‘You no-good scribbler. Yes, I know who you are. I have seen your columns, God help us. I have read your foolish stories, may my enemies be so clever.’

And so, I am chided by Laizer – a Holocaust survivor in Arnold Zable’s book, Cafe Scheherazade – as he upbraids fellow book character, the writer Martin Davis. Poor Martin, someone else had just asked him: ‘My foolish child, what do you understand about the past? You did not live there, may my enemies have such luck. What do you know of such things? You were born here, in Australia, in a fortunate hour…’

I am not Martin, I was not born here in Australia, but the question remains: What do I know of such things?

As I savoured my first cup of coffee yesterday and watched the bees fuss over the flowering basil, it was so quiet that I could hear the clock ticking. In the stillness and peace of the moment, I wondered if I would ever be able to write about bombs falling, people throwing together belongings in a matter of hours, and families fleeing with only what their cars can carry.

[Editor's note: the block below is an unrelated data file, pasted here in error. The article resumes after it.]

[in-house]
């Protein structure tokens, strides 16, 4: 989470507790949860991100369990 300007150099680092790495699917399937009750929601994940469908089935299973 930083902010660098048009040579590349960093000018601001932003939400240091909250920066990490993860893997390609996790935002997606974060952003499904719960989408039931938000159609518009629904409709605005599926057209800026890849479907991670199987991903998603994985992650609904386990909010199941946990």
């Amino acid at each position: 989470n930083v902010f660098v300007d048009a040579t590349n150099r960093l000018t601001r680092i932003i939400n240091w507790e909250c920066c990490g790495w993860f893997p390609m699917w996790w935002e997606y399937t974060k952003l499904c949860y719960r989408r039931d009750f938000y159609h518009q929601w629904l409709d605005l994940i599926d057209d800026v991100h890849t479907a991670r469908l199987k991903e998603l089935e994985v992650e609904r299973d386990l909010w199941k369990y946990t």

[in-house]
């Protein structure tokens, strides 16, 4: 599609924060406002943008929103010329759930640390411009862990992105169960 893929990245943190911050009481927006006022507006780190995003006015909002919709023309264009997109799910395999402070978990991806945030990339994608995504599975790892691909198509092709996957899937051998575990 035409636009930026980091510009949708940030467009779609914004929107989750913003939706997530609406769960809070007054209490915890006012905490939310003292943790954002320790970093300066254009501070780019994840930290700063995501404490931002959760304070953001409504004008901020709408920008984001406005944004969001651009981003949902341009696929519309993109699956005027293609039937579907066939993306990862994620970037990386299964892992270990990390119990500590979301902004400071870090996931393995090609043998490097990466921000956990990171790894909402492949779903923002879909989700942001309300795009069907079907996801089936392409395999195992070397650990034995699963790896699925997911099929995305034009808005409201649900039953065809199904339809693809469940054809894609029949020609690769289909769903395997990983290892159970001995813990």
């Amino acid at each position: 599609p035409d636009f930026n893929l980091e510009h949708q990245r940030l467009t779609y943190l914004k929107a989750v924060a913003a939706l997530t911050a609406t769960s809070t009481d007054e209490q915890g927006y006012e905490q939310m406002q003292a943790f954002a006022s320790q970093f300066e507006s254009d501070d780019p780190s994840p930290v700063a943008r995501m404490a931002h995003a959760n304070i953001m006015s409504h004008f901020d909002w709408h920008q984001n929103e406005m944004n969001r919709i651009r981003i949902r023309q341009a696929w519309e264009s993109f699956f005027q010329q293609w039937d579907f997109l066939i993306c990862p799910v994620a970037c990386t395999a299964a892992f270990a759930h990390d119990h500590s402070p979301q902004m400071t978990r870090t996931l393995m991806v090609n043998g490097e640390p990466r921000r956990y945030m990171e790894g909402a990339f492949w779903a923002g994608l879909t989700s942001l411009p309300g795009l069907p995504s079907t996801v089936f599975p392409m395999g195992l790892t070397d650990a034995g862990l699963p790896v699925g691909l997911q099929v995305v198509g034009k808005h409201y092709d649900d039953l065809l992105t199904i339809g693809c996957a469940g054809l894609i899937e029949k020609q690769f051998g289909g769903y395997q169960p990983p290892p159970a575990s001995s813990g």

That night I dreamt of Iraq. My arms jerked. I was disoriented. And then I was awake. ‘High Tea in Mosul’ lay on my bedside table, my last thoughts shaped by O’Donnell’s words before I drifted off.

Could I be getting closer to being able to write about what happened?